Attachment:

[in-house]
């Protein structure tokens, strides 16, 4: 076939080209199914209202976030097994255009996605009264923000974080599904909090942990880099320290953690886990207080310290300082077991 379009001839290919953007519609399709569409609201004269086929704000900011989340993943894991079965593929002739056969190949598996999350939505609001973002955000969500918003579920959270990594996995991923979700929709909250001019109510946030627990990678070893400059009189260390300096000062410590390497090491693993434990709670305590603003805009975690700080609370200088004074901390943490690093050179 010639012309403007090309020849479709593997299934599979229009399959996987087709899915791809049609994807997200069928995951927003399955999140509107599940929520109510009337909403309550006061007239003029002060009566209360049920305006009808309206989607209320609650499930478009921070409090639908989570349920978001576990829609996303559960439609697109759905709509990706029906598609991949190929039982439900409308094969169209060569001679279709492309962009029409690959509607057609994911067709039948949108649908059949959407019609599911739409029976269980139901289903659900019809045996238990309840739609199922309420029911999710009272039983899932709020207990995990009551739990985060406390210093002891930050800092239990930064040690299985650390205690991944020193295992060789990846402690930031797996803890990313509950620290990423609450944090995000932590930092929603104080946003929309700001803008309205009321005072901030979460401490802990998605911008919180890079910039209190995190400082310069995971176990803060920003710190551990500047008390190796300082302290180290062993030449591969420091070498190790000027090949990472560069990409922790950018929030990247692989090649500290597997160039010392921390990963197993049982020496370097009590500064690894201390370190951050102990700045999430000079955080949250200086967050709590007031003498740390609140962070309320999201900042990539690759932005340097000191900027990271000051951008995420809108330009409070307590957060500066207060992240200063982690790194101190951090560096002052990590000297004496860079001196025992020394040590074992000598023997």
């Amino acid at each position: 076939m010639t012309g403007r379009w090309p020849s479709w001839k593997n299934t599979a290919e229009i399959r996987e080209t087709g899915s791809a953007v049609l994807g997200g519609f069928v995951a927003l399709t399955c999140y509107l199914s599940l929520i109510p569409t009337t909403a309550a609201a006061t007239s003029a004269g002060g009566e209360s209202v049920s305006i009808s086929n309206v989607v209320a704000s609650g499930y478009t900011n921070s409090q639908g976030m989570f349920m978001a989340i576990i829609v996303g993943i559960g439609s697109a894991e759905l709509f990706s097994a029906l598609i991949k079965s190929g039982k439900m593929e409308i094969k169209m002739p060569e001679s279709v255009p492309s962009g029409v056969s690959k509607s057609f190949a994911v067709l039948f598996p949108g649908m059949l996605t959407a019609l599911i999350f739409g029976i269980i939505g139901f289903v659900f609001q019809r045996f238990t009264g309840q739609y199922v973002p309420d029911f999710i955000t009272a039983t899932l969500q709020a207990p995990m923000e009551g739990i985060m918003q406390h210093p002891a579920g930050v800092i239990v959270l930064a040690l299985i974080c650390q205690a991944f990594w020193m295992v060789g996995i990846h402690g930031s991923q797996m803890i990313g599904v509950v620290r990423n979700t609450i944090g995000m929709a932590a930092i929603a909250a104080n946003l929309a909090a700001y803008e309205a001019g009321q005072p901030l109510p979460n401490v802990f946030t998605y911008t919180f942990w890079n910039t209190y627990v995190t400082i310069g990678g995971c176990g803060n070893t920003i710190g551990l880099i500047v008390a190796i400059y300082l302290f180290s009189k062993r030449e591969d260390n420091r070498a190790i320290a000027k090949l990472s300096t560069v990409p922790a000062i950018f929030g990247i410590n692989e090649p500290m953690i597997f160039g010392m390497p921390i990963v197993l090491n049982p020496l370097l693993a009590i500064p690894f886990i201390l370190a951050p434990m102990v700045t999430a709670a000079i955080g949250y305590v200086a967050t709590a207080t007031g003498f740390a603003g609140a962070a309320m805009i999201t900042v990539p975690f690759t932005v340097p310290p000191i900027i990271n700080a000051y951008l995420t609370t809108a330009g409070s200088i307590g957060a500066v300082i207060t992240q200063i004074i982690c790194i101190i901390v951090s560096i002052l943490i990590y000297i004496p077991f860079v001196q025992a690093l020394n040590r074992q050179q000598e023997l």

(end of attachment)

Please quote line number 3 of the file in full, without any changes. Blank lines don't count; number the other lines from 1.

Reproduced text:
């Amino acid at each position: 076939m010639t012309g403007r379009w090309p020849s479709w001839k593997n299934t599979a290919e229009i399959r996987e080209t087709g899915s791809a953007v049609l994807g997200g519609f069928v995951a927003l399709t399955c999140y509107l199914s599940l929520i109510p569409t009337t909403a309550a609201a006061t007239s003029a004269g002060g009566e209360s209202v049920s305006i009808s086929n309206v989607v209320a704000s609650g499930y478009t900011n921070s409090q639908g976030m989570f349920m978001a989340i576990i829609v996303g993943i559960g439609s697109a894991e759905l709509f990706s097994a029906l598609i991949k079965s190929g039982k439900m593929e409308i094969k169209m002739p060569e001679s279709v255009p492309s962009g029409v056969s690959k509607s057609f190949a994911v067709l039948f598996p949108g649908m059949l996605t959407a019609l599911i999350f739409g029976i269980i939505g139901f289903v659900f609001q019809r045996f238990t009264g309840q739609y199922v973002p309420d029911f999710i955000t009272a039983t899932l969500q709020a207990p995990m923000e009551g739990i985060m918003q406390h210093p002891a579920g930050v800092i239990v959270l930064a040690l299985i974080c650390q205690a991944f990594w020193m295992v060789g996995i990846h402690g930031s991923q797996m803890i990313g599904v509950v620290r990423n979700t609450i944090g995000m929709a932590a930092i929603a909250a104080n946003l929309a909090a700001y803008e309205a001019g009321q005072p901030l109510p979460n401490v802990f946030t998605y911008t919180f942990w890079n910039t209190y627990v995190t400082i310069g990678g995971c176990g803060n070893t920003i710190g551990l880099i500047v008390a190796i400059y300082l302290f180290s009189k062993r030449e591969d260390n420091r070498a190790i320290a000027k090949l990472s300096t560069v990409p922790a000062i950018f929030g990247i410590n692989e090649p500290m953690i597997f160039g010392m390497p921390i990963v197993l090491n049982p020496l370097l693993a009590i500064p690894f886990i201390l370190a951050p434990m102990v700045t999430a709670a000079i955080g949250y305590v200086a967050t709590a207080t007031g003498f740390a603003g609140a962070a309320m805009i999201t900042v990539p975690f690759t932005v340097p310290p000191i900027i990271n700080a000051y951008l995420t609370t809108a330009g409070s200088i307590g957060a500066v300082i207060t992240q200063i004074i982690c790194i101190i901390v951090s560096i002052l943490i990590y000297i004496p077991f860079v001196q025992a690093l020394n040590r074992q050179q000598e023997l």